Two kinds of users — Part 2: Researchers by profession or by personal interest
Author: Martijn van der Heijden
- Service User centred design
- Date 03 September 2021
Online collections on museum websites are visited by art historians, curators and other professionals, right? Well that proves to be slightly different: yes there are professional researchers, but there are twice as many personal researchers.
Through the pandemic, we've been working on an exciting new website for Royal Museums Greenwich. A key part of the project was integrating their collection, archive and library into the main website. So of course we wanted to know for whom we were doing it!
When we looked at the user research, it confirmed what you can read in this blog post by the V&A: not professionals, but personal researchers are the most active users. People whose family worked in a factory, the merchant navy or the army. Or people who are all into royals or 18th century clocks.
What this means for your website.
With this in mind, collection pages need to be very visual and very clear. Avoid starting with too many details and instead provide just an overview and the context.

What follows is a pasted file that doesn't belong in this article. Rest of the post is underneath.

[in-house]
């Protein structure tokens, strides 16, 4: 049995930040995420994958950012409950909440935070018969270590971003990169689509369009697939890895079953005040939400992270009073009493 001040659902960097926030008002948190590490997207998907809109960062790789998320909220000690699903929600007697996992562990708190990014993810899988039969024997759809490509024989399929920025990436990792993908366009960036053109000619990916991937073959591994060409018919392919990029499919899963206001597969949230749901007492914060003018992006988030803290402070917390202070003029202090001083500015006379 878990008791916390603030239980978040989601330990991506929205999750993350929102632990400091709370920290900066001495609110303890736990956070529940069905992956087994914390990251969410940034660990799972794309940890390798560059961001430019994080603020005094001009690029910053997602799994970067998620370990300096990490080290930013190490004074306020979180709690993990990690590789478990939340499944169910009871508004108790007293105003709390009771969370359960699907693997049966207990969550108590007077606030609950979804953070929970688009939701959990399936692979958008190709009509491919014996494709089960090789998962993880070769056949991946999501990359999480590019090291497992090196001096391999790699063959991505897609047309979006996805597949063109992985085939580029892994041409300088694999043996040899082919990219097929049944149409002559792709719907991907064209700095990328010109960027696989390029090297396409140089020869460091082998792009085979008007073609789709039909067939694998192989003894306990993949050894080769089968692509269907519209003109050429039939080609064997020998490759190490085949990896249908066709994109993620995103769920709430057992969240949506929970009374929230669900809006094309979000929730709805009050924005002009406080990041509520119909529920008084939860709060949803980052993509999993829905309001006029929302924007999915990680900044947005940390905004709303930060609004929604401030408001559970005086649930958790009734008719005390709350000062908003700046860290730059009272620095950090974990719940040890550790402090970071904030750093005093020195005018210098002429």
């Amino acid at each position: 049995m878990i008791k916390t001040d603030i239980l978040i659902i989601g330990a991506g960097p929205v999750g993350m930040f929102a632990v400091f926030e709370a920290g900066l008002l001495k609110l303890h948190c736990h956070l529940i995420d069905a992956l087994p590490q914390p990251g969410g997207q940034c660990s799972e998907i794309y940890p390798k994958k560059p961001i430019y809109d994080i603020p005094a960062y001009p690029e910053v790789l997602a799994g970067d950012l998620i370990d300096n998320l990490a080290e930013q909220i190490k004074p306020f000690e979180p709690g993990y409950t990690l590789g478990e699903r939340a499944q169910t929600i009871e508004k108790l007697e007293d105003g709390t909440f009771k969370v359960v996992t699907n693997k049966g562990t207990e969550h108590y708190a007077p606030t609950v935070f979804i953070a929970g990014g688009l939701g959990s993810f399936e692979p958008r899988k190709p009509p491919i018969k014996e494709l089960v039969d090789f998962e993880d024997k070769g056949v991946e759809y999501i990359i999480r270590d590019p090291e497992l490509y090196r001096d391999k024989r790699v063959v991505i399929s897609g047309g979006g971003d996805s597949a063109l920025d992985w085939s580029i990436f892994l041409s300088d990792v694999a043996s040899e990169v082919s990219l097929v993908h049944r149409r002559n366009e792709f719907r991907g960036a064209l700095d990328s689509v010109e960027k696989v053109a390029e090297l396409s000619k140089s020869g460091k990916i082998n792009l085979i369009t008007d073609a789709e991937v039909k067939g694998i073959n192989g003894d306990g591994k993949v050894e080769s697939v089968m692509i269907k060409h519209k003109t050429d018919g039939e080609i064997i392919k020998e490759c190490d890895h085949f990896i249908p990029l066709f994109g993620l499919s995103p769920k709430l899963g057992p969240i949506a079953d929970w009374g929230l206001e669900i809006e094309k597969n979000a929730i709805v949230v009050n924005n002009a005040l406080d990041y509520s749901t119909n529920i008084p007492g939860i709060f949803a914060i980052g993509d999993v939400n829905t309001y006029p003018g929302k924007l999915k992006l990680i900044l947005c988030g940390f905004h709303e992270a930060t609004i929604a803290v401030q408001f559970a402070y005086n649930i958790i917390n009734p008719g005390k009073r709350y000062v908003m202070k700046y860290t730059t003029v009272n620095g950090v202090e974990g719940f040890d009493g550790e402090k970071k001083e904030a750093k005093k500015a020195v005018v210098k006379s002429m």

We suggest avoiding jargon or complicated language — instead, the description and image should be clear and concise. People who are interested will be scrolling, so details can be at the bottom, and they don’t need to be above the fold. We know that despite the hundreds of artefacts museums have in the vault, people are generally interested in the highlights so start with these.
Personal researchers will usually be looking for one thing, but we can offer side roads to encourage continuation of their journey: ‘similar objects/materials/styles’.
There are some online collections that even allow people to search by colour!